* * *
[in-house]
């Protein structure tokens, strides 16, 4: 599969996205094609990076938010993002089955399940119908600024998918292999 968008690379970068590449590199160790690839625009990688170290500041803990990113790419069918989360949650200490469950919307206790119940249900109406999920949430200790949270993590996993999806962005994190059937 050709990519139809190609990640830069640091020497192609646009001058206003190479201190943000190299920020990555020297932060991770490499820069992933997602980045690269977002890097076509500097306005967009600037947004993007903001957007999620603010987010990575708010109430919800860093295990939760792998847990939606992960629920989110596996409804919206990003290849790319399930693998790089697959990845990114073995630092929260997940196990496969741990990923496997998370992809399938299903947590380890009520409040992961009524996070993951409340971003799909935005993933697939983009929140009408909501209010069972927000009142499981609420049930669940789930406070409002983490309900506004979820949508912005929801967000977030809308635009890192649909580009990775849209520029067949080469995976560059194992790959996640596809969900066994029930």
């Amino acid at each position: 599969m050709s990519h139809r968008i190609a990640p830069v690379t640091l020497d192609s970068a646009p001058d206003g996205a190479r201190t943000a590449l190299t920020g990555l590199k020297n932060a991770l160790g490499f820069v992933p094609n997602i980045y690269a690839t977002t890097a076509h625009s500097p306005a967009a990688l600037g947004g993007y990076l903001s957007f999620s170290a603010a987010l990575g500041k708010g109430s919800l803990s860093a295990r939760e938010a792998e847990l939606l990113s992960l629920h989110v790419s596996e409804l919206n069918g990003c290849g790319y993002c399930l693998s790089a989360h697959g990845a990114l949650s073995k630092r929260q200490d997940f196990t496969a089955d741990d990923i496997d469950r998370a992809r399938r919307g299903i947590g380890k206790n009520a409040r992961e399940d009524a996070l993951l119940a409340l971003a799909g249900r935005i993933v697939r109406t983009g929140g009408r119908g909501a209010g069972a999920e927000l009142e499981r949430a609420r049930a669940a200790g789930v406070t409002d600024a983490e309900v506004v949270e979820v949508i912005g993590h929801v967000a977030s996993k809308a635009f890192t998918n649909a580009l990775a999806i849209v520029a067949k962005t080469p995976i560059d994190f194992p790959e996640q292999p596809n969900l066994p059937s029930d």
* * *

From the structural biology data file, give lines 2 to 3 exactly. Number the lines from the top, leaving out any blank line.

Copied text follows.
């Protein structure tokens, strides 16, 4: 599969996205094609990076938010993002089955399940119908600024998918292999 968008690379970068590449590199160790690839625009990688170290500041803990990113790419069918989360949650200490469950919307206790119940249900109406999920949430200790949270993590996993999806962005994190059937 050709990519139809190609990640830069640091020497192609646009001058206003190479201190943000190299920020990555020297932060991770490499820069992933997602980045690269977002890097076509500097306005967009600037947004993007903001957007999620603010987010990575708010109430919800860093295990939760792998847990939606992960629920989110596996409804919206990003290849790319399930693998790089697959990845990114073995630092929260997940196990496969741990990923496997998370992809399938299903947590380890009520409040992961009524996070993951409340971003799909935005993933697939983009929140009408909501209010069972927000009142499981609420049930669940789930406070409002983490309900506004979820949508912005929801967000977030809308635009890192649909580009990775849209520029067949080469995976560059194992790959996640596809969900066994029930």
């Amino acid at each position: 599969m050709s990519h139809r968008i190609a990640p830069v690379t640091l020497d192609s970068a646009p001058d206003g996205a190479r201190t943000a590449l190299t920020g990555l590199k020297n932060a991770l160790g490499f820069v992933p094609n997602i980045y690269a690839t977002t890097a076509h625009s500097p306005a967009a990688l600037g947004g993007y990076l903001s957007f999620s170290a603010a987010l990575g500041k708010g109430s919800l803990s860093a295990r939760e938010a792998e847990l939606l990113s992960l629920h989110v790419s596996e409804l919206n069918g990003c290849g790319y993002c399930l693998s790089a989360h697959g990845a990114l949650s073995k630092r929260q200490d997940f196990t496969a089955d741990d990923i496997d469950r998370a992809r399938r919307g299903i947590g380890k206790n009520a409040r992961e399940d009524a996070l993951l119940a409340l971003a799909g249900r935005i993933v697939r109406t983009g929140g009408r119908g909501a209010g069972a999920e927000l009142e499981r949430a609420r049930a669940a200790g789930v406070t409002d600024a983490e309900v506004v949270e979820v949508i912005g993590h929801v967000a977030s996993k809308a635009f890192t998918n649909a580009l990775a999806i849209v520029a067949k962005t080469p995976i560059d994190f194992p790959e996640q292999p596809n969900l066994p059937s029930d």